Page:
Nevertheless, in view of the upcoming Centennial of the Armenian Genocide, the British government has decided to become a bit more accommodating on this issue. Last year, when the British Ambassador to Lebanon asked London for guidance on attending an April 24 commemoration in Beirut, the Foreign Office advised him to go ahead. FCO also recommended to its staff not to “give the impression that we deny what happened in 1915…we still consider them (the massacres and deportations) to be truly dreadful and in need of remembrance.”

To bring the genocide issue to a legal resolution, Mr. Robertson makes two suggestions: that the Armenian government submit it “to adjudication at the International Court of Justice [World Court] pursuant to Article IX of the Genocide Convention” or ask the UN Secretary General to establish an ad hoc court on the Armenian Genocide.

Geoffrey Robertson should be commended for authoring a most important book on the eve of the Armenian Genocide Centennial. The Armenian National Committee of UK has already purchased 1,000 copies for distribution to elected officials and members of the media in London. The book is available from I feel honored that Mr. Robertson has made half a dozen references to my columns in his monumental work.

Mr. Robertson has appropriately dedicated his book to the cherished memory of Ben Whitaker, author of the 1985 UN Report which classified the Armenian mass killings as genocide.

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6,000 UK children at risk of sex abuse since 2013


New report shows thousands of minors in the UK have been at risk of sex abuse since 2013. (File photo)

New report shows thousands of minors in the UK have been at risk of sex abuse since 2013. (File photo).

More than 6,000 minors in Britain have been at risk of sex exploitation since last year, a new report finds.

Data, obtained by Channel 4 News from 88 councils, reported 6,300 children across the country as vulnerable to sexual abuse in the past 18 months.

Ann Coffey, the Labour MP for Stockport who is chairing an inquiry into child exploitation, said she was not surprised by the report.

“Child sexual exploitation has been under-identified for a very long time”, she said, adding that the police cannot tackle the problem by themselves.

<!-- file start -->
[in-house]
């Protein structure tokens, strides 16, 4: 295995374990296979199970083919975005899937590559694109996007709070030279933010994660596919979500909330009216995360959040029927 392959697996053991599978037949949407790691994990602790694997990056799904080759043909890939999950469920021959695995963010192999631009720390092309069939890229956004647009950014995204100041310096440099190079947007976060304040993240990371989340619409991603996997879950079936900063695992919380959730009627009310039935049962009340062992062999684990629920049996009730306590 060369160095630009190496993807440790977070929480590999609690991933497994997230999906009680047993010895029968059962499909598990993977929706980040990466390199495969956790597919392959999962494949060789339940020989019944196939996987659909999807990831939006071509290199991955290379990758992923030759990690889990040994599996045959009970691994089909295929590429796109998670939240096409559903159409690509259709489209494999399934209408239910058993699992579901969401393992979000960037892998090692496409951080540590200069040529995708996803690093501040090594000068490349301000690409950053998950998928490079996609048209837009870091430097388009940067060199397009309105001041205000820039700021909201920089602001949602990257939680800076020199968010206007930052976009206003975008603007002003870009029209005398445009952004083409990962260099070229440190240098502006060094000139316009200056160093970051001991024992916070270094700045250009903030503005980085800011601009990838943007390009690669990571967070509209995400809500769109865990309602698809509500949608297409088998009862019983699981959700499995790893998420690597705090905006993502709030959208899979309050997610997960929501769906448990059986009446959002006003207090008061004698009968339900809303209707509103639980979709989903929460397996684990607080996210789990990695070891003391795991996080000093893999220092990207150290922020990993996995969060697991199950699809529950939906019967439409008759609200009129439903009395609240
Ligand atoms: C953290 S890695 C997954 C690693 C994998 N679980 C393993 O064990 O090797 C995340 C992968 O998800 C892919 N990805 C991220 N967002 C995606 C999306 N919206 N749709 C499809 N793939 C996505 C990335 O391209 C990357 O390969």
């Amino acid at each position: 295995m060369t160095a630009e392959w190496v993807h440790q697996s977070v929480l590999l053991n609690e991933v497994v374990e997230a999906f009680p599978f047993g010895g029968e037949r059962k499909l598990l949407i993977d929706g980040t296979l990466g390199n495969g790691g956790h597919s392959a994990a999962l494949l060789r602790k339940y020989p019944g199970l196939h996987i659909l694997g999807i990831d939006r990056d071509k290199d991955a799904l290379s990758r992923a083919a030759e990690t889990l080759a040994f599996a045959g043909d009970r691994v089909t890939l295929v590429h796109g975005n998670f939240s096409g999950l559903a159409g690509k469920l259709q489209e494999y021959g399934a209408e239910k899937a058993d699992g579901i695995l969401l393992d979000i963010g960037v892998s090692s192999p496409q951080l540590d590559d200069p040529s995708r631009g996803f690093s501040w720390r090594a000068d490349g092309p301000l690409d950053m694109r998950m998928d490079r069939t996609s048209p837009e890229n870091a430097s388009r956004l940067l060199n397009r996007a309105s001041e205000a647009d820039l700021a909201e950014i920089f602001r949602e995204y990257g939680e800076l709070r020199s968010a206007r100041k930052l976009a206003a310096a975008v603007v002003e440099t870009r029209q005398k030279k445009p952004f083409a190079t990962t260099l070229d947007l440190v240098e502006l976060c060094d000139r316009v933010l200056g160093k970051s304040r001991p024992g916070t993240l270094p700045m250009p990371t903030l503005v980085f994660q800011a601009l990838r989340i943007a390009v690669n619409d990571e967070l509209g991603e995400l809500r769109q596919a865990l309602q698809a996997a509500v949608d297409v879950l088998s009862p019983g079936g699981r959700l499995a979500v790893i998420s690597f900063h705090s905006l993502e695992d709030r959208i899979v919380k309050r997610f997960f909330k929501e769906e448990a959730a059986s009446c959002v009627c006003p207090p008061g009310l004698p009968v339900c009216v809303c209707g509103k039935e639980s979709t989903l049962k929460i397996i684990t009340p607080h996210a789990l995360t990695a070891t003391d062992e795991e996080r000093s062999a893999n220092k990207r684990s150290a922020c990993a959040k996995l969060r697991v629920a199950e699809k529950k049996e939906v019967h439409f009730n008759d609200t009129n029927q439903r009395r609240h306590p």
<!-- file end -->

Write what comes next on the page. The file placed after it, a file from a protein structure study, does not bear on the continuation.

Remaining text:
Meanwhile, the British police force released figures showing a spike in child abuse, rape and physical assault cases linked to witchcraft in the UK.

Figures released by British police on Wednesday showed a total of 24 cases of ritualistic child abuse were referred to Scotland Yard in 2013 alone, and that the number has  has been on the rise for the last 10 years, with a reported 148 cases since 2004.

The reports come almost two months after an inquiry found that nearly 1,400 children in the British town of Rotherham were sexually exploited over a 16-year period, from 1997 to 2013.

This is not the first time that child abuse reports make headlines in the UK as in 2013 members of a sadistic pedophile ring were found guilty of extreme abuse of schoolgirls as young as 11 in Oxford, southern England.

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Child witchcraft claims spike in Britain


Kristy Bamu (file photo)

The British police force has released figures showing a spike in child abuse, rape and physical assault cases linked to witchcraft in the UK.

According to figures released by British police on Wednesday, a total of 24 cases of ritualistic child abuse were referred to Scotland Yard in 2013.

The figures also show the number of ritualistic child abuse cases reported to Scotland Yard has been on the rise since the last 10 years, with a reported 148 cases since 2004.

Detective Superintendent Terry Sharpe said that ritual child abuse was “a hidden crime” and that it is vastly under-reported.

“When there is a tragedy and someone dies, a consequence of that is we see an increase in reporting” said Sharpe, adding, “Abuse linked to belief is a horrific crime which is condemned by people of all cultures, communities and faiths.”

Two of the 24 cases, which were passed on to the Metropolitan Police, were related to minors who claimed being raped during witchcraft rituals and a third case involved allegations of a church pastor who swung a child around knocking its head to “drive out the devil”.

“Families or carers genuinely believe that the victim has been completely taken over by the devil or an evil spirit, which is often supported by someone who within the community has portrayed themselves as an authority on faith and belief,” Sharpe added.

In 2010, Kristy Bamu was drowned in a bath during an exorcism after suffering days of torture at the hands of two people who claimed that the child was possessed.